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Cr Jim O'Malley said yesterday he hoped to hold talks with Transport Minister Phil Twyford and KiwiRail representatives early in the new year to try to progress a trial.
Cr O'Malley raised the idea at this week's Dunedin City Council meeting, saying the influx of 35,000 commuters from the south each day was enough to make a commuter rail service work.
He wanted a six-month trial service between Mosgiel and the Dunedin Railway Station, to gauge public support for the idea.
Mr Twyford responded by suggesting the council develop a business case and submit it for inclusion in the next regional land transport plan.
But, speaking yesterday, Cr O'Malley said that would take too long.
The RLTPs were developed in three-year cycles, and the last one was developed just last year, he said.
Waiting for the next round would mean a delay of more than two years before any trial could even be considered, then a further three years before trial data could be used to justify a permanent service.
''Does the minister realise that he is basically saying that Dunedin will have to wait almost six years before we could even think about commuter rail?
''That seems a bit slow.''
Auckland and Wellington already had access to funding for the development of new rail services, and funding had been suggested for new services in Christchurch and between Hamilton and Auckland.
Cr O'Malley said he had ''no issue'' with funding for Auckland and Wellington, which ''needs to be done''.
''But I feel that Dunedin is not given a same level of respect.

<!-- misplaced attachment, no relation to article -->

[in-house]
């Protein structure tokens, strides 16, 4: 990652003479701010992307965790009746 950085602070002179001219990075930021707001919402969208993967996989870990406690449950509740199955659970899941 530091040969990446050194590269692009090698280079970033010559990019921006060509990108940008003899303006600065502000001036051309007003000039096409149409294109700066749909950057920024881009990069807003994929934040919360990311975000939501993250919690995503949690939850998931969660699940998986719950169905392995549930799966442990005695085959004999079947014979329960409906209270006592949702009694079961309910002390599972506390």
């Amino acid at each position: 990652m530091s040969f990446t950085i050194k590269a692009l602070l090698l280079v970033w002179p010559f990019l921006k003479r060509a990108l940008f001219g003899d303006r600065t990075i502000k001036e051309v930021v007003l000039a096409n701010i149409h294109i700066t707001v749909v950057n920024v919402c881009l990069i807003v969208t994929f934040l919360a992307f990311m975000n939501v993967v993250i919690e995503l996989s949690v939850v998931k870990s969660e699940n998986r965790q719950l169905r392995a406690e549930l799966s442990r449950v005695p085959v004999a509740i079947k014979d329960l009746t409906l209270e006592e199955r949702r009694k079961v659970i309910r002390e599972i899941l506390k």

''This lack of government attention and expenditure is contributing to slower growth here than would otherwise be able to be achieved.''
Mr Twyford declined to comment yesterday, but KiwiRail sales and commercial group general manager Alan Piper said regional services were a ''core part of KiwiRail's role in creating stronger connections for communities''.
''It is possible that other services could be added, and KiwiRail is always open to new opportunities providing they are sustainable.
''This will need consultation, demand and funding to be available.''
Christopher Le Breton, a spokesman for the ''Get the Train'' local rail users' group, praised Cr O'Malley's initiative but hoped it would go further.
If the trial service from Mosgiel was deemed feasible, it should be extended to include Port Chalmers and Waitati, he believed.
''Across the world, train travel is experiencing a renaissance, as a more civilised, faster and comfortable alternative to the car.
''The opportunity for Dunedin is all the more critical as we position our city as one of the world's iconic, small cities with a fantastically high, clean quality of life.''